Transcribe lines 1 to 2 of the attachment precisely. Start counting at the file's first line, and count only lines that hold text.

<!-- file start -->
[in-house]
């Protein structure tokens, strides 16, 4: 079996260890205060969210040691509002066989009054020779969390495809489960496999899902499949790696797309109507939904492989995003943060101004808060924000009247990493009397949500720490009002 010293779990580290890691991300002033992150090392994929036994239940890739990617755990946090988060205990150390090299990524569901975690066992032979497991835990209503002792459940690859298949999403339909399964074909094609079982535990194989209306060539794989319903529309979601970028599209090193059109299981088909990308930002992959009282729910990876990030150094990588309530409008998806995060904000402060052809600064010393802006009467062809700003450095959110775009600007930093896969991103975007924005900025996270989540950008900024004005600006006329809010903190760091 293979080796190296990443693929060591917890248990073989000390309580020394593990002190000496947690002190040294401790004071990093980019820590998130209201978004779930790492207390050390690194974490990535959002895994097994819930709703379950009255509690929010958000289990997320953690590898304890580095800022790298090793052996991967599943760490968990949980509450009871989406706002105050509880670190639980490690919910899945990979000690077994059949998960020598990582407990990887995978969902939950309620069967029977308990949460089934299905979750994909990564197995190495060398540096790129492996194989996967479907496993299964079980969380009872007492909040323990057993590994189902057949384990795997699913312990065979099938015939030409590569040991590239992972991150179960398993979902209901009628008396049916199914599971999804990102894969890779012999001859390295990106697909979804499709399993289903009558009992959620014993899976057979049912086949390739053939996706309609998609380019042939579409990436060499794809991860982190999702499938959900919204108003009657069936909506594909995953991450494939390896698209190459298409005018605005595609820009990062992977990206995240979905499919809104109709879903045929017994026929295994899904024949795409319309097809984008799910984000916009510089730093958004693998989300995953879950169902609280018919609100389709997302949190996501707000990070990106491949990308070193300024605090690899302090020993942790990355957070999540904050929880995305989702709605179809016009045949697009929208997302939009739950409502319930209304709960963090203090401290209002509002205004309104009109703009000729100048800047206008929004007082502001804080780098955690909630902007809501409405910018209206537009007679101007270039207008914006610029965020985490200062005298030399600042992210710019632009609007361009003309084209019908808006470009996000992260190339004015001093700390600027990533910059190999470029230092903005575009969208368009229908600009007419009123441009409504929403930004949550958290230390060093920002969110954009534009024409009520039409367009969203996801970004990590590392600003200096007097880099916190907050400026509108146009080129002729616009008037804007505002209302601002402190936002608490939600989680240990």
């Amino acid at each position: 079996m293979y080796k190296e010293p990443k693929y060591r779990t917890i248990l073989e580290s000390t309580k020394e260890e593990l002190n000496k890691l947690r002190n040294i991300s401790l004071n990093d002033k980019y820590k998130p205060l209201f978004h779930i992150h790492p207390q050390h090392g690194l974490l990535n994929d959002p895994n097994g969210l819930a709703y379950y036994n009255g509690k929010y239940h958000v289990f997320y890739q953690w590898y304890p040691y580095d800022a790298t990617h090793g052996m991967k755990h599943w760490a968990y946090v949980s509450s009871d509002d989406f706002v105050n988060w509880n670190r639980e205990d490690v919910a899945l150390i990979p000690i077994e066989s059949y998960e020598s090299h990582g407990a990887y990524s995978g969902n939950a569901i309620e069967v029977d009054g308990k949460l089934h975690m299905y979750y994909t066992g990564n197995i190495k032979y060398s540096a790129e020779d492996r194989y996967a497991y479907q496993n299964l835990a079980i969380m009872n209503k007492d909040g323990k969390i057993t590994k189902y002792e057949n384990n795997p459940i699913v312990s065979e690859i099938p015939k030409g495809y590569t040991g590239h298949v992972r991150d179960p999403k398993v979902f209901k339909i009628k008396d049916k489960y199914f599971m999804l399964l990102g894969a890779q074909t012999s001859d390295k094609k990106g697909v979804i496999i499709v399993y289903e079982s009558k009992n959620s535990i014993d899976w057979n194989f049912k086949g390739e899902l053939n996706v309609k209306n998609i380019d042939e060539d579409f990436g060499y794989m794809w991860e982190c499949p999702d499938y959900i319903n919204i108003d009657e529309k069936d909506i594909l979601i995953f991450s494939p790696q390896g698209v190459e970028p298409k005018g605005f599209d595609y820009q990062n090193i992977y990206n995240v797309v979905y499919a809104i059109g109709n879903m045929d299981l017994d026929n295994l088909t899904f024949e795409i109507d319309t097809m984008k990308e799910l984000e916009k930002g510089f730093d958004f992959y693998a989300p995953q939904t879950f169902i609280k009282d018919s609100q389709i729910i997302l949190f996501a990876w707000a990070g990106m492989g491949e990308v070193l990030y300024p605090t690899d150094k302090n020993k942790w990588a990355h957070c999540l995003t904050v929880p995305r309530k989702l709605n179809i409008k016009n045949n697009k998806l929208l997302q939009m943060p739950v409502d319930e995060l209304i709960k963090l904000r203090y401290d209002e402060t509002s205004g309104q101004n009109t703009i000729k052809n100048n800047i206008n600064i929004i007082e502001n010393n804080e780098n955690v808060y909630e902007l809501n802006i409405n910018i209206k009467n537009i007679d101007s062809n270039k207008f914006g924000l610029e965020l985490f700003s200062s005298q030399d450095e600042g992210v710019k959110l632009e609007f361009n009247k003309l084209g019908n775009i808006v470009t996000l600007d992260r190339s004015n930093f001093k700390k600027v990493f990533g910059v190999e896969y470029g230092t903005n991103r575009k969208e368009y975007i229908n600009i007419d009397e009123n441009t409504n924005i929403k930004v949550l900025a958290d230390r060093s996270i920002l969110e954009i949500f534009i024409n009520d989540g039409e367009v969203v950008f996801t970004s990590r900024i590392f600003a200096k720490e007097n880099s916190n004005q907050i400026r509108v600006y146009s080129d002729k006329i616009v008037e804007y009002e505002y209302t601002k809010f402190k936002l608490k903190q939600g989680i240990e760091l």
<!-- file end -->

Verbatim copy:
[in-house]
């Protein structure tokens, strides 16, 4: 079996260890205060969210040691509002066989009054020779969390495809489960496999899902499949790696797309109507939904492989995003943060101004808060924000009247990493009397949500720490009002 010293779990580290890691991300002033992150090392994929036994239940890739990617755990946090988060205990150390090299990524569901975690066992032979497991835990209503002792459940690859298949999403339909399964074909094609079982535990194989209306060539794989319903529309979601970028599209090193059109299981088909990308930002992959009282729910990876990030150094990588309530409008998806995060904000402060052809600064010393802006009467062809700003450095959110775009600007930093896969991103975007924005900025996270989540950008900024004005600006006329809010903190760091 293979080796190296990443693929060591917890248990073989000390309580020394593990002190000496947690002190040294401790004071990093980019820590998130209201978004779930790492207390050390690194974490990535959002895994097994819930709703379950009255509690929010958000289990997320953690590898304890580095800022790298090793052996991967599943760490968990949980509450009871989406706002105050509880670190639980490690919910899945990979000690077994059949998960020598990582407990990887995978969902939950309620069967029977308990949460089934299905979750994909990564197995190495060398540096790129492996194989996967479907496993299964079980969380009872007492909040323990057993590994189902057949384990795997699913312990065979099938015939030409590569040991590239992972991150179960398993979902209901009628008396049916199914599971999804990102894969890779012999001859390295990106697909979804499709399993289903009558009992959620014993899976057979049912086949390739053939996706309609998609380019042939579409990436060499794809991860982190999702499938959900919204108003009657069936909506594909995953991450494939390896698209190459298409005018605005595609820009990062992977990206995240979905499919809104109709879903045929017994026929295994899904024949795409319309097809984008799910984000916009510089730093958004693998989300995953879950169902609280018919609100389709997302949190996501707000990070990106491949990308070193300024605090690899302090020993942790990355957070999540904050929880995305989702709605179809016009045949697009929208997302939009739950409502319930209304709960963090203090401290209002509002205004309104009109703009000729100048800047206008929004007082502001804080780098955690909630902007809501409405910018209206537009007679101007270039207008914006610029965020985490200062005298030399600042992210710019632009609007361009003309084209019908808006470009996000992260190339004015001093700390600027990533910059190999470029230092903005575009969208368009229908600009007419009123441009409504929403930004949550958290230390060093920002969110954009534009024409009520039409367009969203996801970004990590590392600003200096007097880099916190907050400026509108146009080129002729616009008037804007505002209302601002402190936002608490939600989680240990």